Swollenin aids in the amorphogenesis step during the enzymatic hydrolysis of pretreated biomass

Keith Gourlay, Jinguang Hu, Valdeir Arantes, Martina Andberg, Markku Saloheimo, Merja Penttilä, Jack Saddler (Corresponding Author)

Research output: Contribution to journalArticleScientificpeer-review

53 Citations (Scopus)

Abstract

A key limitation in the overall hydrolysis process is the restricted access that the hydrolytic enzymes have due to the macro-and-micro structure of cellulose and its association with hemicellulose and lignin. Previous work has shown that several non-hydrolytic proteins can disrupt cellulose structure and boost the activity of hydrolytic enzymes when purer forms of cellulose are used. In the work reported here, Swollenin primarily disrupted the hemicellulosic fraction of pretreated corn stover, resulting in the solubilisation of monomeric and oligomeric sugars. Although Swollenin showed little synergism when combined with the cellulase monocomponents exoglucanase (CEL7A) and endoglucanase (CEL5A), it showed pronounced synergism with xylanase monocomponents Xylanase GH10 and Xylanase GH11, resulting in the release of significantly more xylose (>300%). It appears that Swollenin plays a role in amorphogenesis and that its primary action is enhancing access to the hemicellulose fraction that limits or masks accessibility to the cellulose component of lignocellulosic substrates.

Original languageEnglish
Pages (from-to)498-503
JournalBioresource Technology
Volume142
DOIs
Publication statusPublished - 1 Jan 2013
MoE publication typeA1 Journal article-refereed

Fingerprint

Enzymatic hydrolysis
Cellulose
cellulose
hydrolysis
Biomass
synergism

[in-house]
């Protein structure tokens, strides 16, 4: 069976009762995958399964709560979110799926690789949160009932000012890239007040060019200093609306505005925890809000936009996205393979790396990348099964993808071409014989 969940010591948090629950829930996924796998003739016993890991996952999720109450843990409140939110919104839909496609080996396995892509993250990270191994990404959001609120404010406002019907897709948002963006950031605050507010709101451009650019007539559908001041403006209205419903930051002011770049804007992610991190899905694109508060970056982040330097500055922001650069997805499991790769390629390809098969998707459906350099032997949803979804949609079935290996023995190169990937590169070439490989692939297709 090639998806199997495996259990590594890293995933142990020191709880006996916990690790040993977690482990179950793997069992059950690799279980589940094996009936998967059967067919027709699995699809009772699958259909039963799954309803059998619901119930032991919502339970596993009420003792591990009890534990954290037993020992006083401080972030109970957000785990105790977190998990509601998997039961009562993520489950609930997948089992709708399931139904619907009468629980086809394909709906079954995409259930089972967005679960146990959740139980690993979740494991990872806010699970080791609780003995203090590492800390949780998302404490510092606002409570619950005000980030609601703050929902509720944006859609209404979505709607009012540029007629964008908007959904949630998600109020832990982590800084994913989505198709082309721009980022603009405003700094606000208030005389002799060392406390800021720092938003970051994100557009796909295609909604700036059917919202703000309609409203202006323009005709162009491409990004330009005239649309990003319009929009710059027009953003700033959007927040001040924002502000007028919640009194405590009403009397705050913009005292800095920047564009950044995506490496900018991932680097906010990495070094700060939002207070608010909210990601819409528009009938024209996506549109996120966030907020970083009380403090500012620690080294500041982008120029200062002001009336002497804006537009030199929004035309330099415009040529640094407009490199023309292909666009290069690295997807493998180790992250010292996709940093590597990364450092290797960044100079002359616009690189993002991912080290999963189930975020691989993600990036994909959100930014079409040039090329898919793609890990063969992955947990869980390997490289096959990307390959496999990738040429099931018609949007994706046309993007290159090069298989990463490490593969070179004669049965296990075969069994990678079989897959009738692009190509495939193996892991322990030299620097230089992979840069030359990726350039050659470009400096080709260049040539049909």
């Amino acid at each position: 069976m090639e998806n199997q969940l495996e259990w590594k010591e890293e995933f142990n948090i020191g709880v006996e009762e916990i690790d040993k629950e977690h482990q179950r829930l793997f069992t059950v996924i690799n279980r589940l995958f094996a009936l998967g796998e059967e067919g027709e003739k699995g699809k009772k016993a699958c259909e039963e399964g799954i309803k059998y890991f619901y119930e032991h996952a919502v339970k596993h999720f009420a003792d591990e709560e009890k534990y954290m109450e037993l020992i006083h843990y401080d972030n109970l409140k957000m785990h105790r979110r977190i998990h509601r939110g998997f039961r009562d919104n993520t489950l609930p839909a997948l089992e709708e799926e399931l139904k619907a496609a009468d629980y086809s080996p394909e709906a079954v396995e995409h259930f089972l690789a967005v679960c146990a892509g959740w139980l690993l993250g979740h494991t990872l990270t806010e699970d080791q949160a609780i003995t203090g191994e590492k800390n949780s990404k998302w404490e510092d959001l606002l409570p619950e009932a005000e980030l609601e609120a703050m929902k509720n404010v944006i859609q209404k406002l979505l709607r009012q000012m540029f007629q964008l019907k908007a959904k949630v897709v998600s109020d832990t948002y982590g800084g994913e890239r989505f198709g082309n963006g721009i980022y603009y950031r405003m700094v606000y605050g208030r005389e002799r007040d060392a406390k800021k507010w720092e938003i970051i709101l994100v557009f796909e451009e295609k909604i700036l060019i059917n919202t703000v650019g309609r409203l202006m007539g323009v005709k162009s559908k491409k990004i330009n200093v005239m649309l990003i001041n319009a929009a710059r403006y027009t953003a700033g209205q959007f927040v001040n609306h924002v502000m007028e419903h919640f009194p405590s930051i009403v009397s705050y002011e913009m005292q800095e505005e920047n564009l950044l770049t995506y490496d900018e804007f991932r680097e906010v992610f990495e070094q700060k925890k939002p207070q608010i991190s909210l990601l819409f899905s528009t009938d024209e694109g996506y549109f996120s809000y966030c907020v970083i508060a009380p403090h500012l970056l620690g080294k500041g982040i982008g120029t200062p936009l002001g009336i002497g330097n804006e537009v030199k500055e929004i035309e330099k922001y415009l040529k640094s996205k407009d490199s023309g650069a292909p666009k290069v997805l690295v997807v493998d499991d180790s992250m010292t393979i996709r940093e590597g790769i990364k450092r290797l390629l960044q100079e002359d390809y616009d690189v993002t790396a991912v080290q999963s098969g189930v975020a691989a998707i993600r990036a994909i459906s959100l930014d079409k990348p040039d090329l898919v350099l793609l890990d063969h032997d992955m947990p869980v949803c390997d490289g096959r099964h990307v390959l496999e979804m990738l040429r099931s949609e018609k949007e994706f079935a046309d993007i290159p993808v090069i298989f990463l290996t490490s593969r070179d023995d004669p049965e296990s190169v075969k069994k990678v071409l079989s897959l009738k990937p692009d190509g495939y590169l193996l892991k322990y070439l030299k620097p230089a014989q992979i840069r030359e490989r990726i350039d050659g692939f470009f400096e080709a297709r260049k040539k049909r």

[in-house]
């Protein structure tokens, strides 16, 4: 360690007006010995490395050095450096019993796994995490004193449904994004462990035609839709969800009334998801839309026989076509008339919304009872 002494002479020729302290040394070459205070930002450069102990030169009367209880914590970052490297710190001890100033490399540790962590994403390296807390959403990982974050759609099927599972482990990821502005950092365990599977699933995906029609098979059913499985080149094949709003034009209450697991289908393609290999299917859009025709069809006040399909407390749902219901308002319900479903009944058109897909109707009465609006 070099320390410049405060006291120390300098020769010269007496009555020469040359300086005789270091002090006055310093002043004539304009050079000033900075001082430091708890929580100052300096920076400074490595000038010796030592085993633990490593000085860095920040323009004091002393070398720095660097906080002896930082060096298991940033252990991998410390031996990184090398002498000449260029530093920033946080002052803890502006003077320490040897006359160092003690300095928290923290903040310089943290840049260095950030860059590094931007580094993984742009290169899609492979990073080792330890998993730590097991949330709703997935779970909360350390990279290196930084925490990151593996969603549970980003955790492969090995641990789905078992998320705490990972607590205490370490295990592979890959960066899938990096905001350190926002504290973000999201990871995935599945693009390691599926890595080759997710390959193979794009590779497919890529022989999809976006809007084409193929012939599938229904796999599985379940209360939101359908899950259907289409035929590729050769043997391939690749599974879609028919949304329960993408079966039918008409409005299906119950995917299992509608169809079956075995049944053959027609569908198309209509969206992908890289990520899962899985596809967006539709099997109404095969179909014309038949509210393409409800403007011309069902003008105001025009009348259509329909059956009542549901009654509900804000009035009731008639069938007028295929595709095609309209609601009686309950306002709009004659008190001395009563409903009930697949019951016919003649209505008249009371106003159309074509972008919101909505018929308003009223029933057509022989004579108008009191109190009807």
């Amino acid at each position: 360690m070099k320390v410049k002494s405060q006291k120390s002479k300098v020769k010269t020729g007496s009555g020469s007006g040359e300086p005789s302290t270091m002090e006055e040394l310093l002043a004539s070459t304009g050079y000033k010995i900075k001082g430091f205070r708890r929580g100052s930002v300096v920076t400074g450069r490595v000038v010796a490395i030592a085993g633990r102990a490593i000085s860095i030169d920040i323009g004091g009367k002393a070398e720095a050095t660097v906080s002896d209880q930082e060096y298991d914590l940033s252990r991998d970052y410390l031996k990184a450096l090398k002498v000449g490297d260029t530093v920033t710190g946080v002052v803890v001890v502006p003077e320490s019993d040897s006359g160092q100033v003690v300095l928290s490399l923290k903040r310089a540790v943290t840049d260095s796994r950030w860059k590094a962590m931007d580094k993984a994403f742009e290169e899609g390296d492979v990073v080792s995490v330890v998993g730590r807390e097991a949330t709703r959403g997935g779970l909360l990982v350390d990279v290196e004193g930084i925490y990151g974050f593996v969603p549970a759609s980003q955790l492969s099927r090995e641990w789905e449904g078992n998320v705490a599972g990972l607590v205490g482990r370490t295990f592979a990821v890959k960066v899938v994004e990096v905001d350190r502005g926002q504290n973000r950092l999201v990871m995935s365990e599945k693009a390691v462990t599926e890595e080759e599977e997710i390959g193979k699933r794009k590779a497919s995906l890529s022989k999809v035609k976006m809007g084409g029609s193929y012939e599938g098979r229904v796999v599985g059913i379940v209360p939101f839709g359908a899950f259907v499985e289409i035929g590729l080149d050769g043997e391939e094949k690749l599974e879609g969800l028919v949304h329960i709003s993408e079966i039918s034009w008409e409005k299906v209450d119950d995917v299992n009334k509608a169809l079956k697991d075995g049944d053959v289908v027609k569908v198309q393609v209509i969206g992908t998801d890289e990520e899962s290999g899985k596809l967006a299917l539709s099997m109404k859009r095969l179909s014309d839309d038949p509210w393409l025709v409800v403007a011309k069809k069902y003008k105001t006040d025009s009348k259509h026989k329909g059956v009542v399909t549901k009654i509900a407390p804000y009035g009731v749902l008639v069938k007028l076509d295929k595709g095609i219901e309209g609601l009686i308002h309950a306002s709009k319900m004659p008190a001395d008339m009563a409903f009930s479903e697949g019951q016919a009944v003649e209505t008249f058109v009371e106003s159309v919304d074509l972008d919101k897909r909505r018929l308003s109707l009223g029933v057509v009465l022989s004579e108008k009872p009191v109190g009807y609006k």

Cellulase
biomass
Enzymes
enzyme
Xylose
Lignin
solubilization
Sugars
accessibility
lignin
Macros
Masks
Hydrolysis
sugar

Keywords

  • Biofuel
  • Biorefinery
  • Hemicellulase
  • Hemicellulose
  • Swollenin

Cite this

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abstract = "A key limitation in the overall hydrolysis process is the restricted access that the hydrolytic enzymes have due to the macro-and-micro structure of cellulose and its association with hemicellulose and lignin. Previous work has shown that several non-hydrolytic proteins can disrupt cellulose structure and boost the activity of hydrolytic enzymes when purer forms of cellulose are used. In the work reported here, Swollenin primarily disrupted the hemicellulosic fraction of pretreated corn stover, resulting in the solubilisation of monomeric and oligomeric sugars. Although Swollenin showed little synergism when combined with the cellulase monocomponents exoglucanase (CEL7A) and endoglucanase (CEL5A), it showed pronounced synergism with xylanase monocomponents Xylanase GH10 and Xylanase GH11, resulting in the release of significantly more xylose (>300{\%}). It appears that Swollenin plays a role in amorphogenesis and that its primary action is enhancing access to the hemicellulose fraction that limits or masks accessibility to the cellulose component of lignocellulosic substrates.",
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Swollenin aids in the amorphogenesis step during the enzymatic hydrolysis of pretreated biomass. / Gourlay, Keith; Hu, Jinguang; Arantes, Valdeir; Andberg, Martina; Saloheimo, Markku; Penttilä, Merja; Saddler, Jack (Corresponding Author).

In: Bioresource Technology, Vol. 142, 01.01.2013, p. 498-503.

Research output: Contribution to journalArticleScientificpeer-review

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AU - Penttilä, Merja

AU - Saddler, Jack

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